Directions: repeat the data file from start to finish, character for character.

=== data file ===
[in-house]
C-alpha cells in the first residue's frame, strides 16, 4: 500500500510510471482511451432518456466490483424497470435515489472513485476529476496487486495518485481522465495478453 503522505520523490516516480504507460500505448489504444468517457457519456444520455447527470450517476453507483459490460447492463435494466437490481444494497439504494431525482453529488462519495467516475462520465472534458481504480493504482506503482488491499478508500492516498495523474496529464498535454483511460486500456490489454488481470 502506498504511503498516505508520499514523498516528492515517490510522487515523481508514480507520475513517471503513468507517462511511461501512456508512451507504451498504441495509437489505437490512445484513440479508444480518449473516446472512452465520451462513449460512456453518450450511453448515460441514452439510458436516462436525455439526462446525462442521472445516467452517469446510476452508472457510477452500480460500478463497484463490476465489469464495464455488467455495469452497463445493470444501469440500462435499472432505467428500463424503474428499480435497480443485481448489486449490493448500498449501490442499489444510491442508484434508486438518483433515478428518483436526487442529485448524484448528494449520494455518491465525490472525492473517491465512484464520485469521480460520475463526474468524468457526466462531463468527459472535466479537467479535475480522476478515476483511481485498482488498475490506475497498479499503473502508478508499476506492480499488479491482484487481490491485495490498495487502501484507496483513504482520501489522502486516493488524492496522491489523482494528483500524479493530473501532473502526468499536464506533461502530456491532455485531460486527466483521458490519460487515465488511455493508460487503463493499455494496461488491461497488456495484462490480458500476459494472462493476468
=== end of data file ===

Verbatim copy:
[in-house]
C-alpha cells in the first residue's frame, strides 16, 4: 500500500510510471482511451432518456466490483424497470435515489472513485476529476496487486495518485481522465495478453 503522505520523490516516480504507460500505448489504444468517457457519456444520455447527470450517476453507483459490460447492463435494466437490481444494497439504494431525482453529488462519495467516475462520465472534458481504480493504482506503482488491499478508500492516498495523474496529464498535454483511460486500456490489454488481470 502506498504511503498516505508520499514523498516528492515517490510522487515523481508514480507520475513517471503513468507517462511511461501512456508512451507504451498504441495509437489505437490512445484513440479508444480518449473516446472512452465520451462513449460512456453518450450511453448515460441514452439510458436516462436525455439526462446525462442521472445516467452517469446510476452508472457510477452500480460500478463497484463490476465489469464495464455488467455495469452497463445493470444501469440500462435499472432505467428500463424503474428499480435497480443485481448489486449490493448500498449501490442499489444510491442508484434508486438518483433515478428518483436526487442529485448524484448528494449520494455518491465525490472525492473517491465512484464520485469521480460520475463526474468524468457526466462531463468527459472535466479537467479535475480522476478515476483511481485498482488498475490506475497498479499503473502508478508499476506492480499488479491482484487481490491485495490498495487502501484507496483513504482520501489522502486516493488524492496522491489523482494528483500524479493530473501532473502526468499536464506533461502530456491532455485531460486527466483521458490519460487515465488511455493508460487503463493499455494496461488491461497488456495484462490480458500476459494472462493476468